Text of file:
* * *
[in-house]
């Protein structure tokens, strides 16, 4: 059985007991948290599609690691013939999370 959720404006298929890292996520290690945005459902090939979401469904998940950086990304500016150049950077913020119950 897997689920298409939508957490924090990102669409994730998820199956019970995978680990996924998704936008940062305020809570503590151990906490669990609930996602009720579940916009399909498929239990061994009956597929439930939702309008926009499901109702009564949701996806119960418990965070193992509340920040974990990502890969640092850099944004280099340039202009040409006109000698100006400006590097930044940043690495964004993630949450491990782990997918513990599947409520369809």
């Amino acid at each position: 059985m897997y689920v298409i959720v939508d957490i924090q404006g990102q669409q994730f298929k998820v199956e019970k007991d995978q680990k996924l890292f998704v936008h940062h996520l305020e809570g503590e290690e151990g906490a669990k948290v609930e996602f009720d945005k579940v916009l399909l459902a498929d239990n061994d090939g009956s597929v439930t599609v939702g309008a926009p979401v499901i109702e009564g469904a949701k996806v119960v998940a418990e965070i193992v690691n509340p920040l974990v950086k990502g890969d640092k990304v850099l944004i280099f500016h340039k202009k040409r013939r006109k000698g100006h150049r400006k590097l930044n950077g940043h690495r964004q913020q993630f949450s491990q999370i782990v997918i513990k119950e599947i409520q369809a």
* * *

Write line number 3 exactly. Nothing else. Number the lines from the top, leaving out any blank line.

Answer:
């Amino acid at each position: 059985m897997y689920v298409i959720v939508d957490i924090q404006g990102q669409q994730f298929k998820v199956e019970k007991d995978q680990k996924l890292f998704v936008h940062h996520l305020e809570g503590e290690e151990g906490a669990k948290v609930e996602f009720d945005k579940v916009l399909l459902a498929d239990n061994d090939g009956s597929v439930t599609v939702g309008a926009p979401v499901i109702e009564g469904a949701k996806v119960v998940a418990e965070i193992v690691n509340p920040l974990v950086k990502g890969d640092k990304v850099l944004i280099f500016h340039k202009k040409r013939r006109k000698g100006h150049r400006k590097l930044n950077g940043h690495r964004q913020q993630f949450s491990q999370i782990v997918i513990k119950e599947i409520q369809a």